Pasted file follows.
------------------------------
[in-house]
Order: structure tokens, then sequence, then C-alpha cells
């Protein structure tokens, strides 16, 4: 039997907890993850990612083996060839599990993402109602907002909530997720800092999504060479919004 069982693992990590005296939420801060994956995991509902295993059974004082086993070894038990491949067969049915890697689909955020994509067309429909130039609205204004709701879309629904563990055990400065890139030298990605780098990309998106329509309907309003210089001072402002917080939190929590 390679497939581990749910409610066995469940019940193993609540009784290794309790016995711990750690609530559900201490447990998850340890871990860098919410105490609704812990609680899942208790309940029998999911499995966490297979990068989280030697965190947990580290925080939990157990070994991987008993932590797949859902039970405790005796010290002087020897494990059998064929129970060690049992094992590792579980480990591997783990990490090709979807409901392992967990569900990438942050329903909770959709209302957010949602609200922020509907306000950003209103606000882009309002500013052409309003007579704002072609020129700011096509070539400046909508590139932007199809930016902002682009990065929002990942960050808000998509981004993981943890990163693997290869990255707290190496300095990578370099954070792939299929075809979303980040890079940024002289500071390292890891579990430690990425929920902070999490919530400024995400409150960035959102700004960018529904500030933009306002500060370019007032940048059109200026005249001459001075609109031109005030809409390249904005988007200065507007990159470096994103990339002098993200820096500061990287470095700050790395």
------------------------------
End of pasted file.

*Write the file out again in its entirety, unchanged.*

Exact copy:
[in-house]
Order: structure tokens, then sequence, then C-alpha cells
């Protein structure tokens, strides 16, 4: 039997907890993850990612083996060839599990993402109602907002909530997720800092999504060479919004 069982693992990590005296939420801060994956995991509902295993059974004082086993070894038990491949067969049915890697689909955020994509067309429909130039609205204004709701879309629904563990055990400065890139030298990605780098990309998106329509309907309003210089001072402002917080939190929590 390679497939581990749910409610066995469940019940193993609540009784290794309790016995711990750690609530559900201490447990998850340890871990860098919410105490609704812990609680899942208790309940029998999911499995966490297979990068989280030697965190947990580290925080939990157990070994991987008993932590797949859902039970405790005796010290002087020897494990059998064929129970060690049992094992590792579980480990591997783990990490090709979807409901392992967990569900990438942050329903909770959709209302957010949602609200922020509907306000950003209103606000882009309002500013052409309003007579704002072609020129700011096509070539400046909508590139932007199809930016902002682009990065929002990942960050808000998509981004993981943890990163693997290869990255707290190496300095990578370099954070792939299929075809979303980040890079940024002289500071390292890891579990430690990425929920902070999490919530400024995400409150960035959102700004960018529904500030933009306002500060370019007032940048059109200026005249001459001075609109031109005030809409390249904005988007200065507007990159470096994103990339002098993200820096500061990287470095700050790395």